Holiday nannies and babysitters

Holiday nannies and babysitters

Sometimes when we are travelling we need an extra pair of hands to help look after the kids, whether that’s for a grown ups night out or for the duration of the holiday.

For many parents childcare is a really fraught subject, even at home, and entrusting your most precious things to another person’s care can be quite confronting. One thing to remember, though, from the kid’s perspective at least, is that the babysitter is all part of the adventure, and children generally have a great deal of fun with them.

There are various ways you can access temporary childcare when you’re away.  Here are our tips on finding a helping hand.


Most larger hotels and resorts have a directory of trusted and reliable English-speaking babysitters they use, who are reference-checked and work for the hotel on a regular basis. There is usually a set hourly rate that you have to pay (unfortunately it can often be quite expensive); sometimes you can bill this to your room, other times you pay cash directly to the sitter. If you know you will need babysitting services, contact the hotel or accommodation before you arrive so you are aware of the costs and conditions.

Some hotels have a relationship with a local agency and will refer you to it. If your accommodation doesn’t have a list of sitters, there’s likely to be a local agency that can help. Local tourism information offices should also be able to recommend reputable agencies. Plan ahead if you intend to use an agency, as they are not always able to help with last-minute requests.

Alternatively, search travel forums and Facebook pages relevant to your destination for recommendations of agencies, organisations and individuals who offer these services. The beauty of Facebook, internet forums and online customer feedback is that if someone has had a negative experience, you’re likely to know about it. Allow time to check references for an individual. If someone is reluctant to provide referees, don’t use them.

In some places, it’s quite difficult to find childcare; a babysitting economy simply doesn’t exist, usually due to cultural reasons whereby extended family take care of the children if parents can’t. There’s often an alternative though. Friends who travelled with two very small children in India couldn’t find a temporary sitter but ended up finding a highly trained maternity nurse who was willing and able to do the same job.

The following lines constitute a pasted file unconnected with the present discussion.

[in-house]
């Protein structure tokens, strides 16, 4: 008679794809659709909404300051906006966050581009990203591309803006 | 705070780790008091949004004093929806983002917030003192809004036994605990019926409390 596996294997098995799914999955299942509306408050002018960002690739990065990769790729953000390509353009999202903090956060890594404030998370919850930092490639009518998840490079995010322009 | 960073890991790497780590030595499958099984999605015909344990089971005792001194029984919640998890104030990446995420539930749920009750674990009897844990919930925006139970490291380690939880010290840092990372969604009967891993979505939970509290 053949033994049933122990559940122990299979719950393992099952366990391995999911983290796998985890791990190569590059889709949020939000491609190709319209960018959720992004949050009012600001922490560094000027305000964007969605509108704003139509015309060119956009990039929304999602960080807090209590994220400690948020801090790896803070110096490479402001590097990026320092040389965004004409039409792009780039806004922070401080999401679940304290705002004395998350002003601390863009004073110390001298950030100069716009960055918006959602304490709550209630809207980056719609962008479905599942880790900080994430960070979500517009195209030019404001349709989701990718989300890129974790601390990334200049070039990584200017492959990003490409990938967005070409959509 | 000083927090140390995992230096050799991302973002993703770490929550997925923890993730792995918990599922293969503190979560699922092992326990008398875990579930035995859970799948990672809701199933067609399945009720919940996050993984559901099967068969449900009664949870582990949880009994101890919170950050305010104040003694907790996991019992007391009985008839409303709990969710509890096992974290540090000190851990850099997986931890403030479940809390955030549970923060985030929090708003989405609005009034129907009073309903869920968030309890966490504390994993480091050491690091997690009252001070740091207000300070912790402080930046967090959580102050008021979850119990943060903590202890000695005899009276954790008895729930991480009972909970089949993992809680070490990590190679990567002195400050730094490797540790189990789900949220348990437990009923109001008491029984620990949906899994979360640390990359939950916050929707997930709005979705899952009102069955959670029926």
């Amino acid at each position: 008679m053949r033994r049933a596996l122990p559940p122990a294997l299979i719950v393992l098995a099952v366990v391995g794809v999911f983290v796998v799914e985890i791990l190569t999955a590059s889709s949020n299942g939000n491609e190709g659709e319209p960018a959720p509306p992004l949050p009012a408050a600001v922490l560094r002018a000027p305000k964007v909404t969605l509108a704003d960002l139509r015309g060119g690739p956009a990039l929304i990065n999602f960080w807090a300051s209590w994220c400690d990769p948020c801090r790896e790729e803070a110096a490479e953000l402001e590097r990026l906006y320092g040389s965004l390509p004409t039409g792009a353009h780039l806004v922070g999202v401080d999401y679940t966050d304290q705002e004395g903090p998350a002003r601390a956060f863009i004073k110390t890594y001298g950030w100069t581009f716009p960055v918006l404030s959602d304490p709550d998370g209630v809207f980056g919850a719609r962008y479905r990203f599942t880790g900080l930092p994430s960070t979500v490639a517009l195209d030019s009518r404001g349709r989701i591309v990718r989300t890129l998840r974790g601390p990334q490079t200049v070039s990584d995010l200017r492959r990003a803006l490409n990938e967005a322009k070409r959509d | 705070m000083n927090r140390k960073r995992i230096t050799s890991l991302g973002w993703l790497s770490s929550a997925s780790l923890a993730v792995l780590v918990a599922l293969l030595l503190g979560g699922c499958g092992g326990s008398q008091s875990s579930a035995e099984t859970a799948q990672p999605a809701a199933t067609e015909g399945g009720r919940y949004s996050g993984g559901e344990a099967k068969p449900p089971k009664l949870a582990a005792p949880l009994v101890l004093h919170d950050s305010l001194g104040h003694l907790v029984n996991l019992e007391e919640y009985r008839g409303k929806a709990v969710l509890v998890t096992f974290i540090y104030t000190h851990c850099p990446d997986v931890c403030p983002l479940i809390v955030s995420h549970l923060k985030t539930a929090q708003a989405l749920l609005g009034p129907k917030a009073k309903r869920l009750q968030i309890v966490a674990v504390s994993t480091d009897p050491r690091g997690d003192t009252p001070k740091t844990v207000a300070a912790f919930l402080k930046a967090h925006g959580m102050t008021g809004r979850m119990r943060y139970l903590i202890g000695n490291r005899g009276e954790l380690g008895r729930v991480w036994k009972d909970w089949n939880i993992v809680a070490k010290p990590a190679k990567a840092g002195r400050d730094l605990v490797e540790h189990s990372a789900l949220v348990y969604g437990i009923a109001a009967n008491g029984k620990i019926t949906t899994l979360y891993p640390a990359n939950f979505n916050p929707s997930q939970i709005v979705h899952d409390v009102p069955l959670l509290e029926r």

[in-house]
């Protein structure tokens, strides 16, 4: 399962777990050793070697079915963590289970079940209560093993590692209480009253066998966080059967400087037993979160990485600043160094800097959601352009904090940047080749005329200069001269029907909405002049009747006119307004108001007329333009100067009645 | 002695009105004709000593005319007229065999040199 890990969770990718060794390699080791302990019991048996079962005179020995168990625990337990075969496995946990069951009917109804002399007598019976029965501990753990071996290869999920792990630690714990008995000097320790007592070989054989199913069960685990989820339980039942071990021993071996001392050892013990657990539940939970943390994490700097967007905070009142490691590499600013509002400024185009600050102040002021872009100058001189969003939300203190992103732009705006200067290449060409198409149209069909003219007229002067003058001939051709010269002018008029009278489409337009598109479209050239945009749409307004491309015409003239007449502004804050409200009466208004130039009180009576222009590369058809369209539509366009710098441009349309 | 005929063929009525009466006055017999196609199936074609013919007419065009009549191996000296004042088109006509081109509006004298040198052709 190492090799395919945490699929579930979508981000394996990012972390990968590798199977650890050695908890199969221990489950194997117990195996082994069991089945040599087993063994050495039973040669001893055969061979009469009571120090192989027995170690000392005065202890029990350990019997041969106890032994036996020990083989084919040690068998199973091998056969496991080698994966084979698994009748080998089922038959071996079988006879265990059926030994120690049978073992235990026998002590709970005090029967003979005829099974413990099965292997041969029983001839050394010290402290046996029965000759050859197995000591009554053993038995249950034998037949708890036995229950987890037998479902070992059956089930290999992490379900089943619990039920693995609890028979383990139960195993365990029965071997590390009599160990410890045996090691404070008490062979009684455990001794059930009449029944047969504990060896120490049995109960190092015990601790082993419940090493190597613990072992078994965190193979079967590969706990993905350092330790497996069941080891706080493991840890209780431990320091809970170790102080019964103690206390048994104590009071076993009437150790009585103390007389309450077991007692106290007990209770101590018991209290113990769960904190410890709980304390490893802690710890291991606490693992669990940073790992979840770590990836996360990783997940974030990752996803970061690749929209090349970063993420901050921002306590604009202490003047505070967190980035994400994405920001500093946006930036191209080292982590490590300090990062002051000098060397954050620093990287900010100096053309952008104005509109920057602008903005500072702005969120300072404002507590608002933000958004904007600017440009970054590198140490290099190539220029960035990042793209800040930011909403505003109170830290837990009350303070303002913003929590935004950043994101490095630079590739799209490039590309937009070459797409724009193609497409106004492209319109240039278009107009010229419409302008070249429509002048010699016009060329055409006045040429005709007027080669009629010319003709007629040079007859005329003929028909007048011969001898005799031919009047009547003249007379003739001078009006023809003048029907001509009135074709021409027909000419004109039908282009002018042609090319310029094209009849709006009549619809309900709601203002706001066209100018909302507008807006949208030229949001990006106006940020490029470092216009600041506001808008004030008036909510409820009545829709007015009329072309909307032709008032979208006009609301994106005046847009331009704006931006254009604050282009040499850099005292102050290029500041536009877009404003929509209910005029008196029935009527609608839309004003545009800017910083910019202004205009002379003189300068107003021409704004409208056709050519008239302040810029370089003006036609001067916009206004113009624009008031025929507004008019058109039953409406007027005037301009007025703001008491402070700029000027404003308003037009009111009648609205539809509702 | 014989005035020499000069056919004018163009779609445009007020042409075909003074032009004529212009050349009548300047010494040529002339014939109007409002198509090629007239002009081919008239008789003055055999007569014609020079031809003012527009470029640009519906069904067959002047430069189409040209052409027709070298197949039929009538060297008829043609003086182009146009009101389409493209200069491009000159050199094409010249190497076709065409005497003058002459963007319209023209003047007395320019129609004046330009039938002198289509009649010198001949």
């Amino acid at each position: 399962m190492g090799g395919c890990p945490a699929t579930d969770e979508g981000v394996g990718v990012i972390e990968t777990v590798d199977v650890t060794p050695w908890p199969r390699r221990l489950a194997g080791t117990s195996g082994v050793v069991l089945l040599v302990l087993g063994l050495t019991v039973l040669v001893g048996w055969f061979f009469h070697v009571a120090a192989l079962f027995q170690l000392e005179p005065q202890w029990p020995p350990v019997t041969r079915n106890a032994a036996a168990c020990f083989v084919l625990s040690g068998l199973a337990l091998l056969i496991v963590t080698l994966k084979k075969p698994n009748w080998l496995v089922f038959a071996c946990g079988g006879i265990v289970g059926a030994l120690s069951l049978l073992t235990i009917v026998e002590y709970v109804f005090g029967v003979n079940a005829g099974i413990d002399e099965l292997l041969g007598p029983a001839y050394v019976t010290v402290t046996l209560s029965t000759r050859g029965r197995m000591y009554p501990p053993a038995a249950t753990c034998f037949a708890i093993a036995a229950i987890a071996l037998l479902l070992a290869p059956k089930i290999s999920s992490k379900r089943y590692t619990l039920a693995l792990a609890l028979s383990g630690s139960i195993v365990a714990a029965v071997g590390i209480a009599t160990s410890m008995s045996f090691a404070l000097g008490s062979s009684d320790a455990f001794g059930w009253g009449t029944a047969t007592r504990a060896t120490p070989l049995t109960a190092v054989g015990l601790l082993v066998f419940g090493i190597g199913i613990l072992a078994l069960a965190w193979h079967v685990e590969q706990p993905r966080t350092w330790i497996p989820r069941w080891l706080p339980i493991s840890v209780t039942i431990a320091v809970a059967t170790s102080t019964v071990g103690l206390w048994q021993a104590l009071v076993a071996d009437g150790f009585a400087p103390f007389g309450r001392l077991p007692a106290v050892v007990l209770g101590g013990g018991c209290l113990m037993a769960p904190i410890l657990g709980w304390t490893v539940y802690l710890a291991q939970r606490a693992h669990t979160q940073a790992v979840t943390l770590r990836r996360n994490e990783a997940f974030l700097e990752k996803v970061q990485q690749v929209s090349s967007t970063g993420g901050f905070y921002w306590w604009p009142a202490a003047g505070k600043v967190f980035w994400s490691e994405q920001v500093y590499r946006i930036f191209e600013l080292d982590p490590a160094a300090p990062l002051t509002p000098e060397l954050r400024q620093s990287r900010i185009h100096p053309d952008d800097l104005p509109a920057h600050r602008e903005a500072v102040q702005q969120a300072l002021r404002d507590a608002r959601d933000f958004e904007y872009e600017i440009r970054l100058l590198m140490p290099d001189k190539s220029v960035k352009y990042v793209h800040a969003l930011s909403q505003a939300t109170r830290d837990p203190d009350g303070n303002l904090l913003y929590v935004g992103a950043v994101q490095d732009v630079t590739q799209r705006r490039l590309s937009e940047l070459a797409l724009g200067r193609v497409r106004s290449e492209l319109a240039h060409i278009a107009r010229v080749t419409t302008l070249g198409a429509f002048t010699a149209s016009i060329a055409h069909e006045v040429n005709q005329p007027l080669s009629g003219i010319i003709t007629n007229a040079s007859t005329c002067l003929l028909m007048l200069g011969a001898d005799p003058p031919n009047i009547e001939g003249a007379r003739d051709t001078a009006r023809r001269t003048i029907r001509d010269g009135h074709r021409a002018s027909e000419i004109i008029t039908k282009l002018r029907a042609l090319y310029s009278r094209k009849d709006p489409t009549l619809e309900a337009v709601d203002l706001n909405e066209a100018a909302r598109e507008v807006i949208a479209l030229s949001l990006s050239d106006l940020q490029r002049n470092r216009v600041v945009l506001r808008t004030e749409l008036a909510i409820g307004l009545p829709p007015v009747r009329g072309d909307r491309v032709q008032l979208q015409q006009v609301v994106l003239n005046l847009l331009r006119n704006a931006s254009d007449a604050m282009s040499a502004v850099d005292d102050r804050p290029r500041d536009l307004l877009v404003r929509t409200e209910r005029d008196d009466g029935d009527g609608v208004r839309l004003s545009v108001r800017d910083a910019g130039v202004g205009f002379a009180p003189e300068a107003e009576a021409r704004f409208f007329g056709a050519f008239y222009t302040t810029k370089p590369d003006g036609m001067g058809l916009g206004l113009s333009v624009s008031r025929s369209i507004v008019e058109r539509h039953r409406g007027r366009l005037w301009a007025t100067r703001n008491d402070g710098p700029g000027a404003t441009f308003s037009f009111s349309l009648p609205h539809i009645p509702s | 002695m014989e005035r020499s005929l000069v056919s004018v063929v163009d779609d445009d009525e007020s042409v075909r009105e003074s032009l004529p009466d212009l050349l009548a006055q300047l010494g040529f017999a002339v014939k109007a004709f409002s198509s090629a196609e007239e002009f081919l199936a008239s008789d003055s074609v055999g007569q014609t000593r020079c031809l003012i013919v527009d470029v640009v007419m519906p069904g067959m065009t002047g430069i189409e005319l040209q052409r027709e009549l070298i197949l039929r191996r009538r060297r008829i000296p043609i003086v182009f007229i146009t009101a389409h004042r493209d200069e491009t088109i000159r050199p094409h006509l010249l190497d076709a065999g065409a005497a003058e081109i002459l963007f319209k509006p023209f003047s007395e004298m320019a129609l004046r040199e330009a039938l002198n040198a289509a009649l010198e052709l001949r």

A word of caution: if your kids are uncomfortable with babysitters at home it’s unlikely they’ll embrace a complete stranger when you’re travelling. So if you think you will need babysitting services when travelling, practice at home first.

Holiday nanny

Another option for childcare is taking a nanny with you on holiday. If you’ve got your own nanny then obviously that’s easy to arrange, although you will have to pay for his or her travel and accommodation costs.

Holiday nannyHowever, for parents who don’t employ a nanny regularly there’s always the option of hiring one just for the duration of your holiday. Several agencies both in Australia and overseas (especially the UK) offer this service, and it can be money very well spent.

If you are travelling overseas, you’ll need to arrange and pay for the nanny’s travel and accommodation costs (although some agencies will book flights for their nannies and charge it back to you). There are stipulations about the nanny-child ratio, evening babysitting limits, days off and sharing rooms.

The beauty of a holiday nanny is that they understand both you and the children are on holiday, but they are working.

My husband and I were on a working holiday combining a family trip in England, France and Spain with our children, then three-and-a-half and 18 months. We were writing food and travel articles, and knew we’d be out at smart restaurants for meals on several occasions and wanted to have a look at some bars and casual eateries too.

While we don’t shy away from taking our kids to restaurants, we knew our children wouldn’t want to be stuck there for several hours on consecutive days, when they could be doing something much more fun, like playing in a park or on a beach (or sleeping).

So for this trip we organised a holiday nanny from the UK, through an agency called Holiday Nanny ( who specialise in providing exactly that. The agency selected her, we met up with her in London, and she flew to join us in France, travelling with us for week into Spain and back to Paris. And it was probably the best £400 investment I’ve ever made.